Do You Do Pain Management?
Today's post is written by Craig Kantack, PA. Question: Do you do pain management? Answer: Sort of. Let's expand further through some questions:
What is pain management?
Straight from Wikipedia: Pain management (also called pain medicine or algiatry) is a branch of medicine employing an interdisciplinary approach for easing the suffering and improving the quality of life of those living with pain. (https://en.wikipedia.org/wiki/Pain_management). Pain management is not a recognized specialty, per se, but is practiced by physicians in multiple different specialties, mainly physical medicine and rehabilitation (physiatry) and anesthesiology. While pain management is not a board-certified specialty, physicians from different specialties, after completing their primary training, can sit for an examination and become secondary board-certified in pain management. For example, Dr. Vlach is board-certified (primary) in physical medicine and rehabilitation and sat for a secondary board certification in sports medicine. At Eastern Idaho Spine, Sports and Rehab we are NOT board certified in pain management, and there is a reason for this.
Who practices pain management?
-Regarding Medications: Essentially anyone who practices in medicine today will prescribe some degree of analgesics (pain medications) for short-term (acute) issues; however, it is a select niche that does this on a long-term (chronic) basis. Typically this select populous are called Pain Management Specialists as they have a secondary board certification for pain management, as described as above. -Other Modalities: Different specialists employ an array of procedures/modalities that are meant to help control pain. Back to the initial question, do you do pain management? Yes, in the sense that we try many different approaches to try and alleviate a person's pain. This may include (if warranted) a brief amount of medication, but typically, we try to use guided exercise, lifestyle changes, injections and other non-narcotic based approaches in our attempt to find a solution.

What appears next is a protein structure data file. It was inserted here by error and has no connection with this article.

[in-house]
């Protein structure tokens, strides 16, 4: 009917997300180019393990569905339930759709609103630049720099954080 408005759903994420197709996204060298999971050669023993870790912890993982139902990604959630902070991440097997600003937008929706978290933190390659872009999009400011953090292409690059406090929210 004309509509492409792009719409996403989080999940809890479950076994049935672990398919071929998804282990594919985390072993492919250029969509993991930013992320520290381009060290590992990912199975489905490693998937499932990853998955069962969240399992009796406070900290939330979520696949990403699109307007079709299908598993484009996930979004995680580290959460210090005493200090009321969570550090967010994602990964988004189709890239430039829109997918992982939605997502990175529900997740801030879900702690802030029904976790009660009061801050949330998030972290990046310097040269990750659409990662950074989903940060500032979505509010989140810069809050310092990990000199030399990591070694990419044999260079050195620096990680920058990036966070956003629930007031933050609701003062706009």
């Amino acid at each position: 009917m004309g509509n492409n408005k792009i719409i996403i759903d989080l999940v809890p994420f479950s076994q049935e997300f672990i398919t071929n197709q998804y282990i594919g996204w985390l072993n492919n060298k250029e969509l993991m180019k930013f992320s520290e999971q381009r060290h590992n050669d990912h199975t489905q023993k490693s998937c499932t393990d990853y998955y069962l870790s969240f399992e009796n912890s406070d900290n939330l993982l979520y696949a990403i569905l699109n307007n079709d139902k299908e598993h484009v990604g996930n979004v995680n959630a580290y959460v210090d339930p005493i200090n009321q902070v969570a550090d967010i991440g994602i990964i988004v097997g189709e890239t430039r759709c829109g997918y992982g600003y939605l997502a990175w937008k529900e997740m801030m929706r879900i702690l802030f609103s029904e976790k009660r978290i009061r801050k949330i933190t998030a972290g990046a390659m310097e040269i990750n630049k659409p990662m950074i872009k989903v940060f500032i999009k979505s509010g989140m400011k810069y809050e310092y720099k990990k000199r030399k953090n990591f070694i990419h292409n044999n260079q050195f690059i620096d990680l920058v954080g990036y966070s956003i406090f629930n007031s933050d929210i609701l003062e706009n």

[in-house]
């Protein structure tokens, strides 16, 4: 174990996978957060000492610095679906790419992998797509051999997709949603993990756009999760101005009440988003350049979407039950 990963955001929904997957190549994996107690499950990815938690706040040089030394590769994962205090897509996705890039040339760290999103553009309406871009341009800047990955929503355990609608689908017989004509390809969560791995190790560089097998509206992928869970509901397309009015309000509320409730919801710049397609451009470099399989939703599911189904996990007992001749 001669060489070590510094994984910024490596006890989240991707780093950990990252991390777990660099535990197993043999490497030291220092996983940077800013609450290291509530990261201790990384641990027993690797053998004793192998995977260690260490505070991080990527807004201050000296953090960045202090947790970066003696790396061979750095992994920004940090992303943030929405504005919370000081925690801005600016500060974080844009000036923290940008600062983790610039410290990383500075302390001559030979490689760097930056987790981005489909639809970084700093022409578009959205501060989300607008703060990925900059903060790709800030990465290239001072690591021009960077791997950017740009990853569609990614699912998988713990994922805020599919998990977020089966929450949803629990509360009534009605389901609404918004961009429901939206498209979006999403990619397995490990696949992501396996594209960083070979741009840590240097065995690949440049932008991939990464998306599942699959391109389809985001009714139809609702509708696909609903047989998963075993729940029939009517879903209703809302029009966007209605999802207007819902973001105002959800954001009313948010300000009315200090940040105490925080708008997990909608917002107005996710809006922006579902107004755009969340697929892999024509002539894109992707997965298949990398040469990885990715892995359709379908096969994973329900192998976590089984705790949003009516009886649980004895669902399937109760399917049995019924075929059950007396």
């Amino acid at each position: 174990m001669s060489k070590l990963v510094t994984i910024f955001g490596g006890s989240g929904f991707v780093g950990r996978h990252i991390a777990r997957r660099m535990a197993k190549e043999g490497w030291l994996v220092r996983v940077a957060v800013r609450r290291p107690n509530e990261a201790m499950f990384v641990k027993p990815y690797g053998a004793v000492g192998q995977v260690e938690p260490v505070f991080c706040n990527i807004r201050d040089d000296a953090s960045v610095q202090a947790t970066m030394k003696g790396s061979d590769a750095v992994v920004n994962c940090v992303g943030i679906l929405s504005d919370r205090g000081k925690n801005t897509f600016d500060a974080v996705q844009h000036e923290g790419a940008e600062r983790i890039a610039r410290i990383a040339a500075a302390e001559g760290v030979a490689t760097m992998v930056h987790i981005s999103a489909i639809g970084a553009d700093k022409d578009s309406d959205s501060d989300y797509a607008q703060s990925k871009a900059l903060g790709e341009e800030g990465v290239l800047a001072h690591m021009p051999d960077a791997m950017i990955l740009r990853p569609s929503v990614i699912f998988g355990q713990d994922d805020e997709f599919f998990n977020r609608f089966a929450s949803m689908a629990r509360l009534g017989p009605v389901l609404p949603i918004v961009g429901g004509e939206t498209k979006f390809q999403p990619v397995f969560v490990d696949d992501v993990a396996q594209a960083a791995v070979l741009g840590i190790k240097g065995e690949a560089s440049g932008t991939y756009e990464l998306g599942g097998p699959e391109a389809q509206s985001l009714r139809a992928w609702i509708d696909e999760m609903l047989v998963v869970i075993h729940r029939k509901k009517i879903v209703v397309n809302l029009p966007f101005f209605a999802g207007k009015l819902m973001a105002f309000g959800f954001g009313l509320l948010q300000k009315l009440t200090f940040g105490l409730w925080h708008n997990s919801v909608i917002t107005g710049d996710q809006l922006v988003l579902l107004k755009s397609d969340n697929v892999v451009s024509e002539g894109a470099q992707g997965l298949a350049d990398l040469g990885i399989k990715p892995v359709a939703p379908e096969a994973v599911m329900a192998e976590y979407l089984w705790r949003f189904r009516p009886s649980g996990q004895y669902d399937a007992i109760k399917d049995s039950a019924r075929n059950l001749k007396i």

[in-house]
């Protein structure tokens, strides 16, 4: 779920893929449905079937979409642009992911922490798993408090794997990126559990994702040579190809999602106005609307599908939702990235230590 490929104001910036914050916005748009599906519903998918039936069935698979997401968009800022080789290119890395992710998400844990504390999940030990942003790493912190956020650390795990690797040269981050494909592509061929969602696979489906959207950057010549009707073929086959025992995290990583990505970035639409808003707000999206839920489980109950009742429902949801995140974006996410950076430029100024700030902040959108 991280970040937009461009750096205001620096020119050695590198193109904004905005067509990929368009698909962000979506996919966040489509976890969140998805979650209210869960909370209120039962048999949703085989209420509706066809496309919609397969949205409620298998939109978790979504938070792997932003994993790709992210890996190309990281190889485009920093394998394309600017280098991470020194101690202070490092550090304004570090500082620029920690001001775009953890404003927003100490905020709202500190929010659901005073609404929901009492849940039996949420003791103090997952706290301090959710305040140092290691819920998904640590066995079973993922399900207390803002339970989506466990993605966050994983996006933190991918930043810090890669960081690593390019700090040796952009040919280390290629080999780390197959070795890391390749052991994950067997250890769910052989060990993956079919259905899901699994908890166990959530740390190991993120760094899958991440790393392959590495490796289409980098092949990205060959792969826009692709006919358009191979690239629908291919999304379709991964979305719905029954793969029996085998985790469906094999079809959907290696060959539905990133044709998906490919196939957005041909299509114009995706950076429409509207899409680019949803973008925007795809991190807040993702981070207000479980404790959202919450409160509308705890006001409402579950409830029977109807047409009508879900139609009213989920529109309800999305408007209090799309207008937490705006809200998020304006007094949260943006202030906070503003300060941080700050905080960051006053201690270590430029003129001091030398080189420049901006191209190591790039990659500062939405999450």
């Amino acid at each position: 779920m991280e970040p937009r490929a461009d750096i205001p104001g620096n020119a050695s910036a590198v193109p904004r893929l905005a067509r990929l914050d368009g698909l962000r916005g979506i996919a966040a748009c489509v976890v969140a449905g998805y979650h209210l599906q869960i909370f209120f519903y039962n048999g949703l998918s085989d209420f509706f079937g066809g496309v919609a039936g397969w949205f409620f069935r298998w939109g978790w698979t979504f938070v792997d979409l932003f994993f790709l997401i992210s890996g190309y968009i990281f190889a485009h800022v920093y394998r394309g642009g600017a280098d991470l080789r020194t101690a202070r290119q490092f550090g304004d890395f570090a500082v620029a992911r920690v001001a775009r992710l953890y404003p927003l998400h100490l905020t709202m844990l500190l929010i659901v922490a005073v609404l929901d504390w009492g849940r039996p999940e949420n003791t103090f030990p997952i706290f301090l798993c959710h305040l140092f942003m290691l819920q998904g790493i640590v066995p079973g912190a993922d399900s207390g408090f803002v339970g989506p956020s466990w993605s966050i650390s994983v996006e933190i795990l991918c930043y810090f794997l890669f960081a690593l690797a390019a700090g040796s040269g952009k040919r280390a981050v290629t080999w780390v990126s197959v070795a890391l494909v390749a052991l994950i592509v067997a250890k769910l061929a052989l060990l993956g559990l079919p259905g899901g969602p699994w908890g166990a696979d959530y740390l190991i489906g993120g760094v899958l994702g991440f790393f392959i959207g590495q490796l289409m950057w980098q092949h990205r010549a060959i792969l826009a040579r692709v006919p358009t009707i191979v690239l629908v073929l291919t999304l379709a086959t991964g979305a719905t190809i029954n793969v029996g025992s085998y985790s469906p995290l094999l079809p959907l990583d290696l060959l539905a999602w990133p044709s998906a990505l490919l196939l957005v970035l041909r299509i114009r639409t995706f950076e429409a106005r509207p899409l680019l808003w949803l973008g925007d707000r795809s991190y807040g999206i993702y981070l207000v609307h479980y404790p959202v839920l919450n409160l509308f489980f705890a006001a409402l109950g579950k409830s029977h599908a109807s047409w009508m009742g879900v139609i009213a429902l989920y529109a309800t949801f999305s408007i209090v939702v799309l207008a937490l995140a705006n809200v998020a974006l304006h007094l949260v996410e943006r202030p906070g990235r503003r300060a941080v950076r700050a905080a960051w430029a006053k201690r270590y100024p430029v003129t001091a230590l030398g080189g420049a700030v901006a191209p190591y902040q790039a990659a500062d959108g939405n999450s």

How are the approaches different?
Time for one and type for another. As noted above, most providers prescribe medication such as NSAIDs, topical aids and narcotics (if appropriate) for short-term issues; however, if a patient needs to be on narcotics longer than 60 or 90 days, they are typically referred to a Pain Management Specialist. Dosage is typically another---If a patient needs more than a basic amount to alleviate their pain symptoms, they are often referred to see a specialist.
Are narcotics right for pain management?
This varies from person to person. Typically it is best to pursue all other modalities modalities such as: Lifestyle changes, exercising, Physical therapy, injections, acupuncture, spinal cord stimulator and possible surgery prior to determining that chronic narcotic management is the only option. In some cases chronic narcotic management may be the only option; however, in others a person may have greater benefit from other treatment(s).
Which is right for me?
This is variable as well, dependent on your symptoms, anatomy and modalities tried to date. Keep moving!! From all the staff at Eastern Idaho Spine, Sports and Rehab.